Fact Sheet

  • USA Today, July 2010 reports: The Army’s current suicide rate is about 22 deaths per 100,000, which is above a civilian rate that has been adjusted to match the demographics of the Army. That rate is 18-per-100,000. Only the Marine Corps has a higher suicide rate, at 24-per-100,000. Although Marine Corps suicides had been tracking similarly to last year’s record pace, the service reported only one suicide in June.
  • Soldiers killed themselves at the rate of one per day in June 2010, making it the worst month on record for Army suicides. There were 32 confirmed or suspected suicides among soldiers in June, including 21 among active-duty troops and 11 among National Guard or Reserve forces, according to Army statistics.
  • In 2009, Mental health disorders caused more hospitalizations among U.S. troops which outpaced those for injuries or pregnancies in the 15 years of tracking by the Pentagon’s Medical Surveillance Monthly report.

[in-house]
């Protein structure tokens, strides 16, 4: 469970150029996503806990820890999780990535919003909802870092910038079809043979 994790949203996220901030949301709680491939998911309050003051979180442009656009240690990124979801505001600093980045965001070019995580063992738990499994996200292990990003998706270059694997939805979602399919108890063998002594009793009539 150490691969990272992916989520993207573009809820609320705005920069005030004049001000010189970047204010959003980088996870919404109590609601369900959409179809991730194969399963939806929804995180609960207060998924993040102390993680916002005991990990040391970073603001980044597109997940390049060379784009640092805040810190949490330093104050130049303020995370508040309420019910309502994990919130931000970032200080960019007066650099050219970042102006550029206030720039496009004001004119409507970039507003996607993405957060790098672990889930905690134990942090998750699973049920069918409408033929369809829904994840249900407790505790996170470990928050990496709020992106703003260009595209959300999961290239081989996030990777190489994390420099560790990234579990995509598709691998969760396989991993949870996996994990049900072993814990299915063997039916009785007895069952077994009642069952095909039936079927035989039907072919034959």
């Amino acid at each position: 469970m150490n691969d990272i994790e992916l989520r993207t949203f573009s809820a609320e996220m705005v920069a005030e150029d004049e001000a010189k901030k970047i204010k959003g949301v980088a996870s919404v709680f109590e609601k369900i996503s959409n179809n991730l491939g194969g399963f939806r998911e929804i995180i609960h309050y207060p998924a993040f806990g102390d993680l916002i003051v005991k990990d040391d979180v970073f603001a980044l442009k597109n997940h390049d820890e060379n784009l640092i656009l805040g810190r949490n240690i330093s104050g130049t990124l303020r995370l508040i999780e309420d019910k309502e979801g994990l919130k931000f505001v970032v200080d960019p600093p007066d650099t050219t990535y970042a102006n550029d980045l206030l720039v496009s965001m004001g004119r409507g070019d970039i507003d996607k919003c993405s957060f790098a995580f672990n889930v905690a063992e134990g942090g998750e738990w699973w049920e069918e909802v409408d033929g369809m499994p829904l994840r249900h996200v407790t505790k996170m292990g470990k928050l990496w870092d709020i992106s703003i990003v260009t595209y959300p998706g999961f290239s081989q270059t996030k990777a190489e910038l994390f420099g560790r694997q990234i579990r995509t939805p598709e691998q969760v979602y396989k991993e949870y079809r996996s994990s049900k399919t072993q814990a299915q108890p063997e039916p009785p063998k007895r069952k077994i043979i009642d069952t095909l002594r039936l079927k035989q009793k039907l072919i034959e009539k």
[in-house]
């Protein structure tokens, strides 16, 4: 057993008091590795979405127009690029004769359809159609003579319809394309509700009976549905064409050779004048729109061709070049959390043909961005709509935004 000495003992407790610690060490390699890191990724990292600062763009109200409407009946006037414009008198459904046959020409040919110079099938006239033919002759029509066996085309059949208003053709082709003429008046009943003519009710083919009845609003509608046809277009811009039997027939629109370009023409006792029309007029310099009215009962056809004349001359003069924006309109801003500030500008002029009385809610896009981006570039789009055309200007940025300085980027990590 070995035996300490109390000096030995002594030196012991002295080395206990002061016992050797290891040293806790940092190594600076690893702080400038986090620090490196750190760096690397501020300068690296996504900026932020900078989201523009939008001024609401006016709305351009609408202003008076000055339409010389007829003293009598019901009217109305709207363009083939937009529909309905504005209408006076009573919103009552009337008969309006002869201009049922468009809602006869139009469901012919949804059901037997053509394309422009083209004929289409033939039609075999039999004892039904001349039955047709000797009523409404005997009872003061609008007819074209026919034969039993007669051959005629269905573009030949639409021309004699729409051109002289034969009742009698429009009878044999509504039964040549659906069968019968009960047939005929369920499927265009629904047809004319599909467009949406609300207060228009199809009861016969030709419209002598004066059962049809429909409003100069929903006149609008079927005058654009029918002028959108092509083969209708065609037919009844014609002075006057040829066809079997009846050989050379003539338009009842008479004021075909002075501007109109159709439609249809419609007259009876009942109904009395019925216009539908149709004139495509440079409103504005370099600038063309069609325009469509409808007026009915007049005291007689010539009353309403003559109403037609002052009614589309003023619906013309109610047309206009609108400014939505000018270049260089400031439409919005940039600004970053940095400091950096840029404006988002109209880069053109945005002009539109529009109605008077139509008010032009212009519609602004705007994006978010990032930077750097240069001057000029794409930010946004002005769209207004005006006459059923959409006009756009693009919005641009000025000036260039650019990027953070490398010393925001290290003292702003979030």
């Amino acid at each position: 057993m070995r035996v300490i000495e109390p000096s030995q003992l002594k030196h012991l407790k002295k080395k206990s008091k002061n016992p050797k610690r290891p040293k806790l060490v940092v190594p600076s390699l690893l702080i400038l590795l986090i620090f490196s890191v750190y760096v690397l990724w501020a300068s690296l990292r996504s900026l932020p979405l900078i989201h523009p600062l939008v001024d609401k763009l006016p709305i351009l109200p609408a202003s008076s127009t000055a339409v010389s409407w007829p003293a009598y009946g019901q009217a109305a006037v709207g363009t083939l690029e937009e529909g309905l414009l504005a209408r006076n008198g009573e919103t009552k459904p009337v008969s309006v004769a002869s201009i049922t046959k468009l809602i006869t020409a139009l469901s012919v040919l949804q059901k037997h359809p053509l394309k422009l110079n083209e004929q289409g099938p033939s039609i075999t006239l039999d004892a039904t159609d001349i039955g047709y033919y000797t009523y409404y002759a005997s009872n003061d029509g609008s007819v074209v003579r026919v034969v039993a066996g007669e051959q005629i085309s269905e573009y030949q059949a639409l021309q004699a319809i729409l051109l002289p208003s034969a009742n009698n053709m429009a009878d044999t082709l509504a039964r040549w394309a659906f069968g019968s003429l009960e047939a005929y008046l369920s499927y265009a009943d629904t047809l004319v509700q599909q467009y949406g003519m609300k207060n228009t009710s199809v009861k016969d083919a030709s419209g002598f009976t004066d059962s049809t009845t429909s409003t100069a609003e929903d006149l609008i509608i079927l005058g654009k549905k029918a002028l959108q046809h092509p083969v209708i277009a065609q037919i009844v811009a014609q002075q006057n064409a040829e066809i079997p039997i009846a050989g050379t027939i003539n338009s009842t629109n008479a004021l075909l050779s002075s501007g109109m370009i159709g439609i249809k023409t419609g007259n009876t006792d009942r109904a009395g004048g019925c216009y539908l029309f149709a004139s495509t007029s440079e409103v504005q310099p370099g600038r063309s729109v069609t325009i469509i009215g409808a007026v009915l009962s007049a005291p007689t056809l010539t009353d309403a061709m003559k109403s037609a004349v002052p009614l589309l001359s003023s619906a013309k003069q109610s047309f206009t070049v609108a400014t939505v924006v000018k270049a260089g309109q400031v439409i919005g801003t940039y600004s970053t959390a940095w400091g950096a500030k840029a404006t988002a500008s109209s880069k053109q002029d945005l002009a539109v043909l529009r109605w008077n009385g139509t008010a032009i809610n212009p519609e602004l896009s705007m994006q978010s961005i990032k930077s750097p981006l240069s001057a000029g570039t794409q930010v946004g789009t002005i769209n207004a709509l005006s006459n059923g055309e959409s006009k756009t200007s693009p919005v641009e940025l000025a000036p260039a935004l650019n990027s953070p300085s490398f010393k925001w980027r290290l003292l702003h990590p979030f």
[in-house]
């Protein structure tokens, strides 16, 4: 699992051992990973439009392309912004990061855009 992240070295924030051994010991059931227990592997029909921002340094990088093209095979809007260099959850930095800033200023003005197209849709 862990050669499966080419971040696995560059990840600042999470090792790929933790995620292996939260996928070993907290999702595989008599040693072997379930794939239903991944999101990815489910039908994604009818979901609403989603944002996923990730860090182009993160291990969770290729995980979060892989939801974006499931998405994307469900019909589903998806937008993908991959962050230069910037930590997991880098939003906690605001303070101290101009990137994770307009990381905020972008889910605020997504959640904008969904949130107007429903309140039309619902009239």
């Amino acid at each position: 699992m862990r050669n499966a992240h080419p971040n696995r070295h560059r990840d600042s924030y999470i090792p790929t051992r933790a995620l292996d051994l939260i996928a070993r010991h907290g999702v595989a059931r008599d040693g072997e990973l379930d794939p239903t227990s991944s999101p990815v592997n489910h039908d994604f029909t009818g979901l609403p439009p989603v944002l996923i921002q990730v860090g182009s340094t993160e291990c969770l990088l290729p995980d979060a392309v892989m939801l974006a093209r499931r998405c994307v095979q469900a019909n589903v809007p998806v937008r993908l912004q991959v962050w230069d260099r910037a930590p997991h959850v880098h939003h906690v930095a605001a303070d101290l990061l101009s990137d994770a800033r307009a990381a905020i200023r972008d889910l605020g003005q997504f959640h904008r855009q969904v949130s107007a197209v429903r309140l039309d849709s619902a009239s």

• In 2009, there were 17,538 hospitalizations for mental health issues throughout the military that compares with 17,354 for pregnancy and childbirth reasons, and 11,156 for injuries and battle wounds.
  • The Army, which has 138,000 soldiers in Iraq and Afghanistan, had 10,222 mental health hospitalizations last year. They accounted for almost 19% of all Army hospitalizations.
  • These hospitalizations cost the Pentagon 488 years of lost duty in 2009. That’s “the equivalent of 488 soldiers spending an entire year in the hospital for mental disorders,” said Army Col. Robert DeFraites
  • According to Department of Defense studies, Post Traumatic Stress Disorder (PTSD) is present in ten to twenty percent of Iraq war soldiers and the more firefights an Iraq soldier was involved in, the more likely he or she was to have PTSD. In addition, the Department of Defense found that those coming home from Iraq — where there is more combat than in Afghanistan — were twice as likely to seek help than those returning from Afghanistan.